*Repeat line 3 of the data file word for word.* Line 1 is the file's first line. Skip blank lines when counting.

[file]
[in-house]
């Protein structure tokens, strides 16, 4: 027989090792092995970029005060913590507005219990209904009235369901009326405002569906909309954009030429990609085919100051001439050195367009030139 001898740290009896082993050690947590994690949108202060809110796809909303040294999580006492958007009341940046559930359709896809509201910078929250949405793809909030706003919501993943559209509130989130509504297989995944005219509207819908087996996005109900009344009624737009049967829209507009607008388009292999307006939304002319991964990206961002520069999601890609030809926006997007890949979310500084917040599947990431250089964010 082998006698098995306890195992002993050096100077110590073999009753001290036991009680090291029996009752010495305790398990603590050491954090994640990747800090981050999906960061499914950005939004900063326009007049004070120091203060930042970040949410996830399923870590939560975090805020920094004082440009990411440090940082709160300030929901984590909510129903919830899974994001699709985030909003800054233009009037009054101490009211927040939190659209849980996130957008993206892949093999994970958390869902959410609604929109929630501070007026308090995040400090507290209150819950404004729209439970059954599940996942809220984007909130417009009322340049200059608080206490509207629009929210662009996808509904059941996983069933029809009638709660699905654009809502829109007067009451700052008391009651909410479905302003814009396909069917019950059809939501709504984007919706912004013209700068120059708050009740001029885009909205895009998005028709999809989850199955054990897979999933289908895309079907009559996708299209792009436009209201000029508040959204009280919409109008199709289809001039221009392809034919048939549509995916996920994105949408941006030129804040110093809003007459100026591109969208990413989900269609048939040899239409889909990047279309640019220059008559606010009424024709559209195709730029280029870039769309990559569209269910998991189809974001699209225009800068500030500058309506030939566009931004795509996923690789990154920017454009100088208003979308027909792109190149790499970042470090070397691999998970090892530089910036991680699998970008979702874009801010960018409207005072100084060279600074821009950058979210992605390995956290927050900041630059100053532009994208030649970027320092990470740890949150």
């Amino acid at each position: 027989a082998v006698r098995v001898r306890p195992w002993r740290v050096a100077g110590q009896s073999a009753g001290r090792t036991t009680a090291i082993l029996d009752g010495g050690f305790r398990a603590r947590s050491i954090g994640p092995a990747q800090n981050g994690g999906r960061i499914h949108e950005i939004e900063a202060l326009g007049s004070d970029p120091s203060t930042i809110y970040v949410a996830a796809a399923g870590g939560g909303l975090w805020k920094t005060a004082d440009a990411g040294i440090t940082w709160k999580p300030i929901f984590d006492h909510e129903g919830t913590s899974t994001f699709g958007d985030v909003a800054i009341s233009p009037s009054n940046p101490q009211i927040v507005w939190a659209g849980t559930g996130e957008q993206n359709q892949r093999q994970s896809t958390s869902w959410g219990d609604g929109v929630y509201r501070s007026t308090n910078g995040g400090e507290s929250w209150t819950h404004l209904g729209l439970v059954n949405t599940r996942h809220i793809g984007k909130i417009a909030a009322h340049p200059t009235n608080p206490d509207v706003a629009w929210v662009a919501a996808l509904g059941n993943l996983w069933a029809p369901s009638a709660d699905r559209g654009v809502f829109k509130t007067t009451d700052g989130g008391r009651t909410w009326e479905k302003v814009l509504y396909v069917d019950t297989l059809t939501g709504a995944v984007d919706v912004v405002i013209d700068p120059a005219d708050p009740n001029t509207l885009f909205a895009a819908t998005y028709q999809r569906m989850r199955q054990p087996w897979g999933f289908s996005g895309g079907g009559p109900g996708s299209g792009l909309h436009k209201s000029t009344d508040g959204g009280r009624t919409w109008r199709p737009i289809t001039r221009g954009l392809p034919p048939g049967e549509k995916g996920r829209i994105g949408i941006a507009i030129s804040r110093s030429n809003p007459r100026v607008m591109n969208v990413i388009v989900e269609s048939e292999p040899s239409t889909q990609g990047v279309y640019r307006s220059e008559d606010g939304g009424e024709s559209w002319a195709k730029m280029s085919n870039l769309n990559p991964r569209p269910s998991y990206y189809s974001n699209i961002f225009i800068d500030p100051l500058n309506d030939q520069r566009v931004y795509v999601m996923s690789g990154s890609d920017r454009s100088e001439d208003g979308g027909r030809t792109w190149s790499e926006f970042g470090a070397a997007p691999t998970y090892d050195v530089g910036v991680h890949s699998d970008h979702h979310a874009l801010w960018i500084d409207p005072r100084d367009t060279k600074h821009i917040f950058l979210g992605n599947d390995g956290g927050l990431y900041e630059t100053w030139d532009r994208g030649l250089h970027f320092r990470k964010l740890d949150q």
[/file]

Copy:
């Amino acid at each position: 027989a082998v006698r098995v001898r306890p195992w002993r740290v050096a100077g110590q009896s073999a009753g001290r090792t036991t009680a090291i082993l029996d009752g010495g050690f305790r398990a603590r947590s050491i954090g994640p092995a990747q800090n981050g994690g999906r960061i499914h949108e950005i939004e900063a202060l326009g007049s004070d970029p120091s203060t930042i809110y970040v949410a996830a796809a399923g870590g939560g909303l975090w805020k920094t005060a004082d440009a990411g040294i440090t940082w709160k999580p300030i929901f984590d006492h909510e129903g919830t913590s899974t994001f699709g958007d985030v909003a800054i009341s233009p009037s009054n940046p101490q009211i927040v507005w939190a659209g849980t559930g996130e957008q993206n359709q892949r093999q994970s896809t958390s869902w959410g219990d609604g929109v929630y509201r501070s007026t308090n910078g995040g400090e507290s929250w209150t819950h404004l209904g729209l439970v059954n949405t599940r996942h809220i793809g984007k909130i417009a909030a009322h340049p200059t009235n608080p206490d509207v706003a629009w929210v662009a919501a996808l509904g059941n993943l996983w069933a029809p369901s009638a709660d699905r559209g654009v809502f829109k509130t007067t009451d700052g989130g008391r009651t909410w009326e479905k302003v814009l509504y396909v069917d019950t297989l059809t939501g709504a995944v984007d919706v912004v405002i013209d700068p120059a005219d708050p009740n001029t509207l885009f909205a895009a819908t998005y028709q999809r569906m989850r199955q054990p087996w897979g999933f289908s996005g895309g079907g009559p109900g996708s299209g792009l909309h436009k209201s000029t009344d508040g959204g009280r009624t919409w109008r199709p737009i289809t001039r221009g954009l392809p034919p048939g049967e549509k995916g996920r829209i994105g949408i941006a507009i030129s804040r110093s030429n809003p007459r100026v607008m591109n969208v990413i388009v989900e269609s048939e292999p040899s239409t889909q990609g990047v279309y640019r307006s220059e008559d606010g939304g009424e024709s559209w002319a195709k730029m280029s085919n870039l769309n990559p991964r569209p269910s998991y990206y189809s974001n699209i961002f225009i800068d500030p100051l500058n309506d030939q520069r566009v931004y795509v999601m996923s690789g990154s890609d920017r454009s100088e001439d208003g979308g027909r030809t792109w190149s790499e926006f970042g470090a070397a997007p691999t998970y090892d050195v530089g910036v991680h890949s699998d970008h979702h979310a874009l801010w960018i500084d409207p005072r100084d367009t060279k600074h821009i917040f950058l979210g992605n599947d390995g956290g927050l990431y900041e630059t100053w030139d532009r994208g030649l250089h970027f320092r990470k964010l740890d949150q």